Ah to be a fly on the computer when the co-joined twins known as Magoo and MikeB read this QOTD. A nano-second later they’ll know I couldn’t possibly mean we need to reduce the number of guns in America, or in any one person’s collection. But they’ll be intrigued. How will TTAG argue that there’s no such thing as too many guns? Schadenfreude Saturday! Sorry guy/guys. I’m taking a different tack [driver] . . .

I want to know if manufacturers are offering too many models. I ask this because Stendhal syndrome has stopped me from ordering a Wilson Combat 1911. Too. Many. Choices.

A fact that John May celebrated in a recent post. And now I read that Mossberg will offer 19 new products during the first half of 2011, “with more on the way.”

Am I alone in thinking that gunmakers should make less models, make them better and spend any left-over money on marketing? Are you feeling overwhelmed by choice?

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24 Responses to Question of the Day: Too Many Guns?

  1. “A man can never have too much red wine, too many books, or too much ammunition”
    — Rudyard Kipling
    One should also have more than enough guns to go with all of that ammunition don’t you think?

  2. I speak here of the gunmaker, not gun owners. Guess how many guns you’d own if you owned every Smith & Wesson they sell?

    • S and W is so annoying with thier endless train of poorly thought out platforms. “Theres a nice 2 inch 44 mag. But can I get that in Scandium? And I sure as hell don’t want it ported from the factory. Should I get it in bead blast, or black spray paint for $20 more?
      They have some great guns buried in their line but its just so cluttered that it is really hit or miss whether you can find one on the shelf.

  3. My wife saw me working on 3 of my AR-15s one night at my desk. She asked, how many of those do you have? I replied not enough. She inquired how many is enough? At least one for every window in the house. She started counting as she looked around the room, then shook her head and left.

  4. I definitely start to feel overwhelmed when looking at the staggering amount of models some gun makers have. Eventually they all start to blur into one giant franken-gun and I have to step away from the computer.

  5. I nearly passed out when I saw that montage of beautiful guns. You can never own to many guns and there can never be to many different models. Kimber offers so many models that causes me to lose track. I say the more choices the better, and I do my best to buy one of each model that I really love.

    • The problem from the manufacturing side, especially for a weird conglomerate like Cerebus The Freedom Group is that you end up competing against yourself.

  6. They really only need a couple of well thought out models appropriate to their history and mission. I don’t think there is a big market for a Henry wondernine or a Glock deer rifle. Maybe in a couple of well chosen calibers, and a custom shop.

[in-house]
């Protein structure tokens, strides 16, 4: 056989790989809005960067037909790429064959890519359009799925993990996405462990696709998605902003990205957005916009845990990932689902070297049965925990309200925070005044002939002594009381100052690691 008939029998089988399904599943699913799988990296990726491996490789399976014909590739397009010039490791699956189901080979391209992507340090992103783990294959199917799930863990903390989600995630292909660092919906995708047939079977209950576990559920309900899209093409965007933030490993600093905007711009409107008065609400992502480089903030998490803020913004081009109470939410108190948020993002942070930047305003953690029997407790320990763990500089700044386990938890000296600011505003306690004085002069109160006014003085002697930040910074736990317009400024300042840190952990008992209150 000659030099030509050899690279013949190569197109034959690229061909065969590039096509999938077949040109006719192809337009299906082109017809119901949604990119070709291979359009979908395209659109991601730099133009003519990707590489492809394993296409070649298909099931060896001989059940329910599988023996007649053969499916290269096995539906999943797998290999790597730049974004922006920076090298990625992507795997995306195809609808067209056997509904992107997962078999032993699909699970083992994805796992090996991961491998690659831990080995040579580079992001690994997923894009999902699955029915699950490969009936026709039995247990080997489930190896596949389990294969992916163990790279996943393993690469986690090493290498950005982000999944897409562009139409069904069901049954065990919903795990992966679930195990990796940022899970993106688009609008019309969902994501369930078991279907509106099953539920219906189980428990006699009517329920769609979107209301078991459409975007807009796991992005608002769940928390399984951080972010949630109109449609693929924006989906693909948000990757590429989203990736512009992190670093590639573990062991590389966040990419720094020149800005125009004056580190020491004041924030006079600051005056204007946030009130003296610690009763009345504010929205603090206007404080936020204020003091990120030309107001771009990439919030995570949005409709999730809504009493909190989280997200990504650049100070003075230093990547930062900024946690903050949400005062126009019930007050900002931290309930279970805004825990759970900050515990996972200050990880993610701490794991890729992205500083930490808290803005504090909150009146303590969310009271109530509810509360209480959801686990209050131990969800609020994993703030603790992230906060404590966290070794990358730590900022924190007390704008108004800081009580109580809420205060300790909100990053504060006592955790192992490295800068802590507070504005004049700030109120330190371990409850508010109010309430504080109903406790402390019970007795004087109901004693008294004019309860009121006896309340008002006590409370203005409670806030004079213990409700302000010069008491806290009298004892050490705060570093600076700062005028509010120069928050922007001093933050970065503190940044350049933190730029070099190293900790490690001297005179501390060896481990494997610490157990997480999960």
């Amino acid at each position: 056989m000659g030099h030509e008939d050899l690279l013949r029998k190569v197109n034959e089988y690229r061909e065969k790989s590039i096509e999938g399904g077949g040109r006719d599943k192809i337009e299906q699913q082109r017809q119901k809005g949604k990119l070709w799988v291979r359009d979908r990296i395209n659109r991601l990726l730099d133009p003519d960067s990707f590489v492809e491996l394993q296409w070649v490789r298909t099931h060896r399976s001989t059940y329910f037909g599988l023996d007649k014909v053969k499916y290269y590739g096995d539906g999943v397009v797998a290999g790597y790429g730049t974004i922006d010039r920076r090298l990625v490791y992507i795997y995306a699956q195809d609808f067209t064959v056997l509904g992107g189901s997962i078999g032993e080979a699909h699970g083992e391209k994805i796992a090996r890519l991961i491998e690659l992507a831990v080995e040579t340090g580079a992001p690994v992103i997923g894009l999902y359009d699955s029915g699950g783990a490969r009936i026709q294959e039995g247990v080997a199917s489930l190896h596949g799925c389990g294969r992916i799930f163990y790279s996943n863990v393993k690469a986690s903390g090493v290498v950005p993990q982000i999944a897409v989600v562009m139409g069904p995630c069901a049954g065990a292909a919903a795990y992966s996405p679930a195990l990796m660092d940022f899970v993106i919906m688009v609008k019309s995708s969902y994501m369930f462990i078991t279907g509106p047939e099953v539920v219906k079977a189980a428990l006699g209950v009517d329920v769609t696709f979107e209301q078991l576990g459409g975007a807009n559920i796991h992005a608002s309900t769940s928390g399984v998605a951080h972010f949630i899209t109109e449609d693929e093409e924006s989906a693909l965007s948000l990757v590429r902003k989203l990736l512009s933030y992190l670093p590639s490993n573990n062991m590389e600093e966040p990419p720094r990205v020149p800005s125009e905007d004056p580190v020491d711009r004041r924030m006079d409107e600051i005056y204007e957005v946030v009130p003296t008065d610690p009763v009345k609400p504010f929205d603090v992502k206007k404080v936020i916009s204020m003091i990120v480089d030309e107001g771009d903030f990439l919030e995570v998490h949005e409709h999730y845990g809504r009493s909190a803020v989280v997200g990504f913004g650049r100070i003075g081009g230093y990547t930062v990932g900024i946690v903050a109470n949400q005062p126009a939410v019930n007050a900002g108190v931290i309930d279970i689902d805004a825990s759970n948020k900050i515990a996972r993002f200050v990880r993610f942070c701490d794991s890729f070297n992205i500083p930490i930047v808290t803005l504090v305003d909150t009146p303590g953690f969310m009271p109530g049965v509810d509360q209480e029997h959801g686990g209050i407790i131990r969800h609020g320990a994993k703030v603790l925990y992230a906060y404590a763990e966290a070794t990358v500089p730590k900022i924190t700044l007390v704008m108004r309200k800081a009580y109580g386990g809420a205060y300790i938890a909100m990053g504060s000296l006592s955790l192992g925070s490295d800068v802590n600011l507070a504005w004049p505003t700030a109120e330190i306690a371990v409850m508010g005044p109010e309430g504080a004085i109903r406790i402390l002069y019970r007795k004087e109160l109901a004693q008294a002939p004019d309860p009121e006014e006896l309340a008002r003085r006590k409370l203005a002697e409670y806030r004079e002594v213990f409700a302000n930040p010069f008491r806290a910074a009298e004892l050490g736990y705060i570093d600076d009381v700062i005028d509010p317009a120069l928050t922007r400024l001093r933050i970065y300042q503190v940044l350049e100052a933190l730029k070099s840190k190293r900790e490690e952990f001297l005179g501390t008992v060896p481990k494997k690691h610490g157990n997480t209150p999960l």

7. Too many choices, whether its guns or toothpaste or crossovee SUVs. There is a point (which we as a society are fast approaching if not already past) when the aesthetic and utilitarian desire to posess a well-made tool degenerates into simple greed or object-lust. Superficial product differentiation (“now with a Picatinny Rail!”) only helps this process. I think it also weakens the unique brand identity of the products thus treated.

  8. Back in the late 70’s we met a heighbor and his Austrailain wife. They had just moved in after living in OZ for many years (two children born there). The wife complained about grocery shopping and having to decide which brand of english peas to purchased. All her life in her community in OZ there was only one choice.

  9. A good friend, and fellow enthusiast, once told me, “If you can count them, you don’t have enough.” 🙂

  10. From a marketing perspective i’m sure every mfg wants to be all things to all people to garner the biggest market share. They know there are way too many of us who can barely make it past a firearms display without thinking almost out loud “i want that!” However, i’ll equate it to the auto industry, as soon as there is a huge product line to cover all the demographics possible, bye bye quality and hello average at best. I’m with you, stick to what you do best and do it better than anybody else if you can. The use of my firearms, utimately, needs to be for a purpose were “average” is just not good enough.

  11. In the case of S&W, it would probably total close to a couple of hundred sku’s in their current catalog. Sure there are “too many” choices, that’s the free market at play. The same can be said for most consumer products. Most people make the rational decision to buy just what they need, and in the case of certain commodities, to have a ready supply on hand to cover near term “contingencies”. If a manufacturer wants to make 300 flavors of ice cream or 300 flavors of 1911’s that’s their business and the market will no doubt sort it all out.